The Handwoven Postcard Project

A handwoven letter

I’m hoping that my first handwoven postcard trial will arrive while I’m out today.  In the meantime, I’ve been making up for lost time & have completed Handwoven Postcard #2.  Yes, it’s all a bit meta this time – a weaving that looks like a letter, except that it’s a postcard… 😉

handwoven letter postcard by Su Mwamba

I initially wove it plain, just with the airmail border but it looked very boring.  The addition of embroidered ‘address’ and needle-woven ‘stamp’ (my first handwoven faux postage!) really finish it off.  I’m slightly concerned, though, that the extra detail is more likely to endanger the weaving while it’s on its travels (more little bits to get caught up in machinery)…but we shall soon see!

Find out more about the Handwoven Postcard Project...

A confession (& TangleClub freebie)

One of my most enduring projects, dating almost from the inception of TangleCrafts, is the Handwoven Postcard Project.  It started life in a now-retired zine, has been through various incarnations, and is currently available both as a part of the Postcard Recycling Kit, and the DIY Weaving Handbook.  Much as I love the idea of it, and despite a couple of (very welcome!) contributions, the Handwoven Postcard Project never caught the imagination of my followers in the same way as either Going Postal or Friends & Faux.  But I’ve kept the project open anyway, because I like it.

Okay, time for the confession…: I never actually wove and/or sent a handwoven postcard myself!  Yes, I hang my head in shame; but it’s true.  Shame on me!

Well, I can confess only because I am about to rectify the error of my ways.  Who wants to guess what I did with my day off today?  Anybody?  Yeah, not a tough one, really: I spent today weaving a postcard.  Handwoven Postcard by Su MwambaAnd here it is!  A very simple plain weave in pretty heathery colours (lovely Noro Kureyon).  Tomorrow, I will be adding a stamp to the reverse side (2nd class rather than 1st class only because the colour will match better; Corey rolls his eyes at me for this, which I think a little unfair…), and posting it to myself, so I can see first hand how it survives its journey through the postal system.  It won’t have far to travel – will that make any difference?  A woven postcard from Hawaii survived its journey far better than one from Manchester (see link above). so it’s definitely a tough one to predict.  I will of course update with the results once it arrives home.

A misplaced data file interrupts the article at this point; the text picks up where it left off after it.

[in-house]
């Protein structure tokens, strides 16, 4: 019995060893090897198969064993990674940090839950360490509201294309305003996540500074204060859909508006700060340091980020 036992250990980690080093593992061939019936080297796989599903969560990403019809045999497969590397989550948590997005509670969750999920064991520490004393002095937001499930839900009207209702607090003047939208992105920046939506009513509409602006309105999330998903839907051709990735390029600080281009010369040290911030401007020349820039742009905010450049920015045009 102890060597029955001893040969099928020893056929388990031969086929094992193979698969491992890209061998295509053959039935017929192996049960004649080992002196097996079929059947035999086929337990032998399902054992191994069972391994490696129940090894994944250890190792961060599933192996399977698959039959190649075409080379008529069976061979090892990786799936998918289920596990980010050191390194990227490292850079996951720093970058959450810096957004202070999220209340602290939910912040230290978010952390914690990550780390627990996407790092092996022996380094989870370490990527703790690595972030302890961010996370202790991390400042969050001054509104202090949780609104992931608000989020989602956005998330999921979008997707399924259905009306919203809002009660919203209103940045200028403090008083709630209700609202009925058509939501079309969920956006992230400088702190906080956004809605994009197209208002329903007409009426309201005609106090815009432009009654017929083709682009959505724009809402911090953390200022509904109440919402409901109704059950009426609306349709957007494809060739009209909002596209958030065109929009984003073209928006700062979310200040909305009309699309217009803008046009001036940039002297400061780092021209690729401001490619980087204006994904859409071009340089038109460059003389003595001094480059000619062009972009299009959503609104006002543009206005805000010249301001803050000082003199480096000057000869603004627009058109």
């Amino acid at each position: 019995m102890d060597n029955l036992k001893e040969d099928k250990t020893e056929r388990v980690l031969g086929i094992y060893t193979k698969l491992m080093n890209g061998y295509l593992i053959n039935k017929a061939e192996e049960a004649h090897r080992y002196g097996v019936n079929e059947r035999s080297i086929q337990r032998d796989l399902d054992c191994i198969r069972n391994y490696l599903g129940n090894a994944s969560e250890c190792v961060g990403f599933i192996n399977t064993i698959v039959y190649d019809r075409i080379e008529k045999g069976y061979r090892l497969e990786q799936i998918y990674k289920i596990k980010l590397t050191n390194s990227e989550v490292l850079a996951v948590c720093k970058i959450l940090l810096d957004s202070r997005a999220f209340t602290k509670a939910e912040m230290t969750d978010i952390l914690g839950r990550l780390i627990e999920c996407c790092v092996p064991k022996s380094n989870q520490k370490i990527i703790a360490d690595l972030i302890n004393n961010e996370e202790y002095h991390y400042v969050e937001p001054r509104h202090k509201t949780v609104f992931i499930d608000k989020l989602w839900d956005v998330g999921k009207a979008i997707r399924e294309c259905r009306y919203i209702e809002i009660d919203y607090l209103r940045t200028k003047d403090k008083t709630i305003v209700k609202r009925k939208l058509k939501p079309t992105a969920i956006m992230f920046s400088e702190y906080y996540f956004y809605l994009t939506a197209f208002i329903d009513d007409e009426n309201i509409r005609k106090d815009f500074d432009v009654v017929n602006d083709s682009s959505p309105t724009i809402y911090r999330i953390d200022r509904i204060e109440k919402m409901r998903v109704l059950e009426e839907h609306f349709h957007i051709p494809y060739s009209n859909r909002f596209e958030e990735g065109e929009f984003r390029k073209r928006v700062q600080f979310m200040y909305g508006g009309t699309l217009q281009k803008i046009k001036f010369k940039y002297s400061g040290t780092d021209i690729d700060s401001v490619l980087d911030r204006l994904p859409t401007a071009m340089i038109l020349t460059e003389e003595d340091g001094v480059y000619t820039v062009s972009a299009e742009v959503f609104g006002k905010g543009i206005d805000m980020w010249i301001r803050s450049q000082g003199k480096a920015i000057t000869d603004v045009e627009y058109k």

Here’s something else you won’t be expecting, given my recent wanderings of attention.  I’ve added a brand new, step-by-step Handwoven Postcard Tutorial to the TangleClub Archive, so that my long-neglected TangleClub members need feel neglected no more.

However anybody, yes anybody is welcome to join the Handwoven Postcard Project, so if you are inspired, please get weaving and send your postcards my way.  All pics will be shared, and you will have taken part in one of the most exclusive mail art projects out there! 😉

Clubland updates

After more paper/printer/alignment issues than anticipated, yesterday the last ever TangleClub Deluxe edition of the Mulberry Digest was finally printed, enveloped & stamped.  The first batch will be posted today with the next to follow on Monday, so TangleClub Deluxe members will be receiving their final Mulberry Digest very shortly.  In the next week or so, I will be adding some new, completely different TangleClub options to the TangleStore.  I’m just finalising all the details, at the moment. 🙂

In the meantime, I have re-launched the DIY Weaving Club!  I added an old/new zine to the TangleStore yesterday – a reprint of the DIY Weaving Club Handbook, now condensed into an 8 page, A6 fold-out zine.  Although I have not done much weaving of late (DIY or otherwise) I decided it was a shame that my old projects were languishing unloved and out of print.  I’m really loving the simplicity of this fold-out format for framing single, focused ideas; so my plan is to use this format to re-issue selected features & projects from my very first zine series, Telaic Fantasy (which have not seen light of day for over a year!).  realistically, though, it is unlikely that any more in the series will be released until the New Year.